Circle Line

Lautten Compagney, Wolfgang Katschner
deutsche harmonia mundi 1 90759 43102 3

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Philip Glass’s Train to São Paolo gets this recording off to a pounding start, followed by the equally stirring Gloria ad modum tubae by Guillaume Dufay. The similarities in construction between the two pieces are brought out in the instrumentation – there are no voices used in the Dufay – and this CD sets out to display how the use of rhythmic and melodic repetition is a common factor to both composing traditions, even if separated by more than five hundred years. The Glass contributions come mainly from two films, Powaqqatsi and Naqoyqatsi; other tracks are by fellow minimalists Steve Reich, John Cage, Meredith Monk and Peter Bauer, while Dufay stands alone. It is imaginative programming which, at times, groups pieces from one tradition together while, at others, alternates them. Some tracks move directly from one composer to the other: the most successful of these moves seamlessly and cleverly from Steve Reich’s clapping music (played here on instruments, including a Jew’s Harp) to Dufay’s chanson Se la face ay pale – and back – keeping a constant ostinato rhythm. While one does miss the words in the Dufay tracks and the greater flexibility usually practised by singers, there was a habit of instrumental substitution in this music and these imaginative transcriptions allow the listener to concentrate on the recurring patterns and on the counterpoint. The Circle Line of the title is exemplified by repeating the opening two tracks at the end, in reverse order, so that the CD starts and ends with a train. This is the second recorded foray into minimalism by the Lautten Compagney, founded in 1984 in the former East Berlin, who have otherwise generally specialised in Baroque music. Playing and recording are excellent and this disc has grown on me with repeated hearing. I can certainly recommend listening to it.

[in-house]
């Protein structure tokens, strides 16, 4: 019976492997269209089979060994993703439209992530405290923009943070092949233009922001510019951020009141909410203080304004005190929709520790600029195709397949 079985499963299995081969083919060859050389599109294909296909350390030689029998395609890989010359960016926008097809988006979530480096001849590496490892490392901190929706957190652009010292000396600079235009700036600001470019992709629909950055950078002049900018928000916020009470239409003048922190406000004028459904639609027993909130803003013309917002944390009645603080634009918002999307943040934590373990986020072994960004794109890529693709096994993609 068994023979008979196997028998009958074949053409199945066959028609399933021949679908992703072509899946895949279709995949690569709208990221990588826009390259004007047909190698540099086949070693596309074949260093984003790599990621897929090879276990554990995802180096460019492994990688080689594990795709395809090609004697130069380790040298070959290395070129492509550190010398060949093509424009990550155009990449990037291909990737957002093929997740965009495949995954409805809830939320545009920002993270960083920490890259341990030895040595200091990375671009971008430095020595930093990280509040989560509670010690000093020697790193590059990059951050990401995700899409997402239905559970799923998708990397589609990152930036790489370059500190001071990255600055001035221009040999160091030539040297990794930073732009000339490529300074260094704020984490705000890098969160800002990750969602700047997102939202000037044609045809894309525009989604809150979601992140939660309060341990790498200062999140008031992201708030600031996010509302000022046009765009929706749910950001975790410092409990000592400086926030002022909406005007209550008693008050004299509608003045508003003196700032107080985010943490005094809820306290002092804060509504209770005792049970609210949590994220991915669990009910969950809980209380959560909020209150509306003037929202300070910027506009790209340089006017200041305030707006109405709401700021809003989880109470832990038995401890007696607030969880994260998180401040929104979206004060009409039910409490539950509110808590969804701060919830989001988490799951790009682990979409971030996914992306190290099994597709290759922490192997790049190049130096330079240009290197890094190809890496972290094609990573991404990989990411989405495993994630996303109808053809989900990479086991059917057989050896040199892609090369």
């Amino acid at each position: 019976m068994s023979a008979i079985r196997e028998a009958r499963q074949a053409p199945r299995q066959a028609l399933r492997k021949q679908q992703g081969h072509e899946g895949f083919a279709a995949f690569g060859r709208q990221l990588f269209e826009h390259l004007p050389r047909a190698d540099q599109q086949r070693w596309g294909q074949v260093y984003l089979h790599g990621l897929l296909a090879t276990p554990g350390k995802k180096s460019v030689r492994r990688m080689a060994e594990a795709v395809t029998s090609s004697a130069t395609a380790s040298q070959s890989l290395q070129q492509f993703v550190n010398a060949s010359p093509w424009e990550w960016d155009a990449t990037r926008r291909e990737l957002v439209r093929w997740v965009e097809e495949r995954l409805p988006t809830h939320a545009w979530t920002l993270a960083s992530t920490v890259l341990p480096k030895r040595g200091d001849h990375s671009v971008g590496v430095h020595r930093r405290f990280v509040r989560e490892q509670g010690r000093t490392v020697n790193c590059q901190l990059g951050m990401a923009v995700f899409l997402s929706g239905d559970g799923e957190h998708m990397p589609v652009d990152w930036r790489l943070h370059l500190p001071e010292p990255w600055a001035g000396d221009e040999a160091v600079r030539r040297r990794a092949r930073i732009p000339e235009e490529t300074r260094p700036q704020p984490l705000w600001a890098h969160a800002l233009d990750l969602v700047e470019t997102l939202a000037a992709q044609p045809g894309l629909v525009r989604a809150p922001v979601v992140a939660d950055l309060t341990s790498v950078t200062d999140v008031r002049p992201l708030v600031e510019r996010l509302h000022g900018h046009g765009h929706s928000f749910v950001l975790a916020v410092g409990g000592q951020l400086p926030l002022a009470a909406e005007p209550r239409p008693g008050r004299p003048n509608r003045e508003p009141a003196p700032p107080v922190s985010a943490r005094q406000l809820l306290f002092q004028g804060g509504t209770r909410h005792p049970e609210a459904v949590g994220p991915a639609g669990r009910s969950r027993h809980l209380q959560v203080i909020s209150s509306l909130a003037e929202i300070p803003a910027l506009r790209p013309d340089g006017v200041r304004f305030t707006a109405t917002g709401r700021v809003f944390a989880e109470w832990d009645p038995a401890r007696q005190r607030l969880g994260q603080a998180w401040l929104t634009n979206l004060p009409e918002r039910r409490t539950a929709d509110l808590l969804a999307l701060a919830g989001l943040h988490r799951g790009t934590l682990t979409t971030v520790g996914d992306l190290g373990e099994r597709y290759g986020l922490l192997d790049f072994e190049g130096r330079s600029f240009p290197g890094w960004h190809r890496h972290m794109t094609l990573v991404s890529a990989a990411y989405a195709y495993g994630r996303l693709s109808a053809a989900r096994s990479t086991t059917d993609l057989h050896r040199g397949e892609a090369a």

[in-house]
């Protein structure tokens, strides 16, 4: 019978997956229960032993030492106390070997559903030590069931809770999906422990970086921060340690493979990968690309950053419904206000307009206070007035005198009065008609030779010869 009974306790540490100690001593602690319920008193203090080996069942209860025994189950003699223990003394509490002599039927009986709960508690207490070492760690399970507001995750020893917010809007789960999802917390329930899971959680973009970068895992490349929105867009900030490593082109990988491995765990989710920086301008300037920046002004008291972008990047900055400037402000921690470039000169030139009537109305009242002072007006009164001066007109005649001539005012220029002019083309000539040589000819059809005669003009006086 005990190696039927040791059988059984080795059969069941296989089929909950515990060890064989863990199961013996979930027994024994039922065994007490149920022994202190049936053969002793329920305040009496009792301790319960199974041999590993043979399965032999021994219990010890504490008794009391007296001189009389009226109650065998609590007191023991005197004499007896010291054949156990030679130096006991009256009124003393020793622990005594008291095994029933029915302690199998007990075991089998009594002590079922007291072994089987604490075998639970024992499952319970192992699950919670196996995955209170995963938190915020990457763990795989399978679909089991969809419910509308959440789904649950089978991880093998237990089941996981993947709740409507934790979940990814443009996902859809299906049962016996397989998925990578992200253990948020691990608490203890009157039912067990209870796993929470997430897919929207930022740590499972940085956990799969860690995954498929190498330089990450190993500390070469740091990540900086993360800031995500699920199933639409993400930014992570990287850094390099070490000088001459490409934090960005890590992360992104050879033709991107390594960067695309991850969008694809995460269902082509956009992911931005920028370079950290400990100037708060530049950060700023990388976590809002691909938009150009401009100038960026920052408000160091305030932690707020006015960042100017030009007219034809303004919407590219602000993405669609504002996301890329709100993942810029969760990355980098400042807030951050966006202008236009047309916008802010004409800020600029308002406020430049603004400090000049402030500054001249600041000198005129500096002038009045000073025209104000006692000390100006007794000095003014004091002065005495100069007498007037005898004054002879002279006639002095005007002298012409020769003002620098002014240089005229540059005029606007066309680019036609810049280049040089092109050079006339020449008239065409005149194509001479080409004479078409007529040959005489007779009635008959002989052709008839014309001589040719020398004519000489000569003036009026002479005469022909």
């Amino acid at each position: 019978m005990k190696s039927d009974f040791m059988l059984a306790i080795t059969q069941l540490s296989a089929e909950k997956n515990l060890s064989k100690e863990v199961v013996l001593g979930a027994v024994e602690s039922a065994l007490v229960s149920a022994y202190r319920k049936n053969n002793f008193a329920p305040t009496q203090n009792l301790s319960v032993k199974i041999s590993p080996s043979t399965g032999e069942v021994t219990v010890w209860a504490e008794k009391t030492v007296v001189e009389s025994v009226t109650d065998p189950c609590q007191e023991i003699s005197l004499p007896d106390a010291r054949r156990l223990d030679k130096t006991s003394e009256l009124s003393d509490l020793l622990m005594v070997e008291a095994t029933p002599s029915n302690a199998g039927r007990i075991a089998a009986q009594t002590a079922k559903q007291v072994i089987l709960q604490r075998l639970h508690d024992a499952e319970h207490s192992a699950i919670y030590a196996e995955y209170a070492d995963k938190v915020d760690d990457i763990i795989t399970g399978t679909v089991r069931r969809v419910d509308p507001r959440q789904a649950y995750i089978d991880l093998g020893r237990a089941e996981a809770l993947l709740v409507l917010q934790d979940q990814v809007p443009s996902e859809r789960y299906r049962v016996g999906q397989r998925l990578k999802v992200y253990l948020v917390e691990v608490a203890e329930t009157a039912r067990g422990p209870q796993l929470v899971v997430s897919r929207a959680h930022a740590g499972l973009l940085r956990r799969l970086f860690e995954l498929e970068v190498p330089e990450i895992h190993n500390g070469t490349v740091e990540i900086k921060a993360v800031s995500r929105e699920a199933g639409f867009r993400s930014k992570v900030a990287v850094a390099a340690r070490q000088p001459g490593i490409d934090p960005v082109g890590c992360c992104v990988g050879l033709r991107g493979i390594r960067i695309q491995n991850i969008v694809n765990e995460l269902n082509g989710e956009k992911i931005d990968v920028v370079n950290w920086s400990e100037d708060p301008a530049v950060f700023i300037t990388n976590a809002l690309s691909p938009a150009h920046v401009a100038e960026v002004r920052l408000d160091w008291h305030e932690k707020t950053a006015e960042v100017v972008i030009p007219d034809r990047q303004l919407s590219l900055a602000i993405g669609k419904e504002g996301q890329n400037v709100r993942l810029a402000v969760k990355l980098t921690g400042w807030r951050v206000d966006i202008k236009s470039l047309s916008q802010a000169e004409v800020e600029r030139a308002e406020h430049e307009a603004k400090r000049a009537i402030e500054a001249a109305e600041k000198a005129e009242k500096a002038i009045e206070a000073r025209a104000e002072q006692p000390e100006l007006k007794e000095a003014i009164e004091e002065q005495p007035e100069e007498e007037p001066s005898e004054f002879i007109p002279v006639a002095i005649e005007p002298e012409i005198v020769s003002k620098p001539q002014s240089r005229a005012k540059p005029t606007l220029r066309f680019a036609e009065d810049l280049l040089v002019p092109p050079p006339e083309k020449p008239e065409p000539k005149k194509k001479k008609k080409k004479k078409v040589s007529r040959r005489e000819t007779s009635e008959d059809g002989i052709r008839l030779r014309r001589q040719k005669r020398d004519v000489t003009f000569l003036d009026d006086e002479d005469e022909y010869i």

Noel O’Regan

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